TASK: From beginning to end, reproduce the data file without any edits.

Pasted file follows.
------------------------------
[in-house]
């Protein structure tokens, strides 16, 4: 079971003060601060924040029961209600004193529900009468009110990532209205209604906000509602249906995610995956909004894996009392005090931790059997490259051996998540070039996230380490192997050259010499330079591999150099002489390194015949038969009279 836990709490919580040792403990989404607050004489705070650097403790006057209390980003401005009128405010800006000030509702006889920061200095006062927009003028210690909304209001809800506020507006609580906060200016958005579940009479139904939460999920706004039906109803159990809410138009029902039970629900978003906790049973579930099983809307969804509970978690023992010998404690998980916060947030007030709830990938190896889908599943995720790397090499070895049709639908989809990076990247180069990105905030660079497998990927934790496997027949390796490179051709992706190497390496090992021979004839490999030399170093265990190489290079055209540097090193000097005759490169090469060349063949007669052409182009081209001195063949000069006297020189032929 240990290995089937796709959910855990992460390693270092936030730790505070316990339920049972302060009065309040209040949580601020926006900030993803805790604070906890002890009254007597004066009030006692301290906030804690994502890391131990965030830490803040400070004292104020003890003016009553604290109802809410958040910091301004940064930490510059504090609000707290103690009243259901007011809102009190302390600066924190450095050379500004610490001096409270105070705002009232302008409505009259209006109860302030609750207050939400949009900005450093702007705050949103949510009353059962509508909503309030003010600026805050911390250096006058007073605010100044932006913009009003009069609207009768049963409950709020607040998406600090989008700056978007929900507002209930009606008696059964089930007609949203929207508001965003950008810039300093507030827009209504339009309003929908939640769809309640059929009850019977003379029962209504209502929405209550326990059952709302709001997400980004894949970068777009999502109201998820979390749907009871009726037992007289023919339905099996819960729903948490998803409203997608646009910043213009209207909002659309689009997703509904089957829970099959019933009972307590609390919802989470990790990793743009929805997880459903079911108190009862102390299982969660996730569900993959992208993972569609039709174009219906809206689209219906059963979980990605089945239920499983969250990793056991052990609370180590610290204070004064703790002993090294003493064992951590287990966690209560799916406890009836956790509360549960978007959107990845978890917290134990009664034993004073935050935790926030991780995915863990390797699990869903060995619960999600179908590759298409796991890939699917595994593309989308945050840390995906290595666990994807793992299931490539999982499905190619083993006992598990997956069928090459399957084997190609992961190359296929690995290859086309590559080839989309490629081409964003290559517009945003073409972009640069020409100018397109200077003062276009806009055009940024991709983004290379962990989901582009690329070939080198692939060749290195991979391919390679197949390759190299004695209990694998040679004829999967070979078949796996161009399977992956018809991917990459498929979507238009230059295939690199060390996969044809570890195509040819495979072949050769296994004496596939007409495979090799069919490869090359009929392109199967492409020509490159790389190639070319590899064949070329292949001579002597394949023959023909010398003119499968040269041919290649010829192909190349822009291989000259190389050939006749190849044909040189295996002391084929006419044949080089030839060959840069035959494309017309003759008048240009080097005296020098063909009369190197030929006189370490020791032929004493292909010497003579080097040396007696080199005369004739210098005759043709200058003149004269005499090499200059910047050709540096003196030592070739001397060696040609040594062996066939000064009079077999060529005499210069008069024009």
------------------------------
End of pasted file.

[in-house]
């Protein structure tokens, strides 16, 4: 079971003060601060924040029961209600004193529900009468009110990532209205209604906000509602249906995610995956909004894996009392005090931790059997490259051996998540070039996230380490192997050259010499330079591999150099002489390194015949038969009279 836990709490919580040792403990989404607050004489705070650097403790006057209390980003401005009128405010800006000030509702006889920061200095006062927009003028210690909304209001809800506020507006609580906060200016958005579940009479139904939460999920706004039906109803159990809410138009029902039970629900978003906790049973579930099983809307969804509970978690023992010998404690998980916060947030007030709830990938190896889908599943995720790397090499070895049709639908989809990076990247180069990105905030660079497998990927934790496997027949390796490179051709992706190497390496090992021979004839490999030399170093265990190489290079055209540097090193000097005759490169090469060349063949007669052409182009081209001195063949000069006297020189032929 240990290995089937796709959910855990992460390693270092936030730790505070316990339920049972302060009065309040209040949580601020926006900030993803805790604070906890002890009254007597004066009030006692301290906030804690994502890391131990965030830490803040400070004292104020003890003016009553604290109802809410958040910091301004940064930490510059504090609000707290103690009243259901007011809102009190302390600066924190450095050379500004610490001096409270105070705002009232302008409505009259209006109860302030609750207050939400949009900005450093702007705050949103949510009353059962509508909503309030003010600026805050911390250096006058007073605010100044932006913009009003009069609207009768049963409950709020607040998406600090989008700056978007929900507002209930009606008696059964089930007609949203929207508001965003950008810039300093507030827009209504339009309003929908939640769809309640059929009850019977003379029962209504209502929405209550326990059952709302709001997400980004894949970068777009999502109201998820979390749907009871009726037992007289023919339905099996819960729903948490998803409203997608646009910043213009209207909002659309689009997703509904089957829970099959019933009972307590609390919802989470990790990793743009929805997880459903079911108190009862102390299982969660996730569900993959992208993972569609039709174009219906809206689209219906059963979980990605089945239920499983969250990793056991052990609370180590610290204070004064703790002993090294003493064992951590287990966690209560799916406890009836956790509360549960978007959107990845978890917290134990009664034993004073935050935790926030991780995915863990390797699990869903060995619960999600179908590759298409796991890939699917595994593309989308945050840390995906290595666990994807793992299931490539999982499905190619083993006992598990997956069928090459399957084997190609992961190359296929690995290859086309590559080839989309490629081409964003290559517009945003073409972009640069020409100018397109200077003062276009806009055009940024991709983004290379962990989901582009690329070939080198692939060749290195991979391919390679197949390759190299004695209990694998040679004829999967070979078949796996161009399977992956018809991917990459498929979507238009230059295939690199060390996969044809570890195509040819495979072949050769296994004496596939007409495979090799069919490869090359009929392109199967492409020509490159790389190639070319590899064949070329292949001579002597394949023959023909010398003119499968040269041919290649010829192909190349822009291989000259190389050939006749190849044909040189295996002391084929006419044949080089030839060959840069035959494309017309003759008048240009080097005296020098063909009369190197030929006189370490020791032929004493292909010497003579080097040396007696080199005369004739210098005759043709200058003149004269005499090499200059910047050709540096003196030592070739001397060696040609040594062996066939000064009079077999060529005499210069008069024009």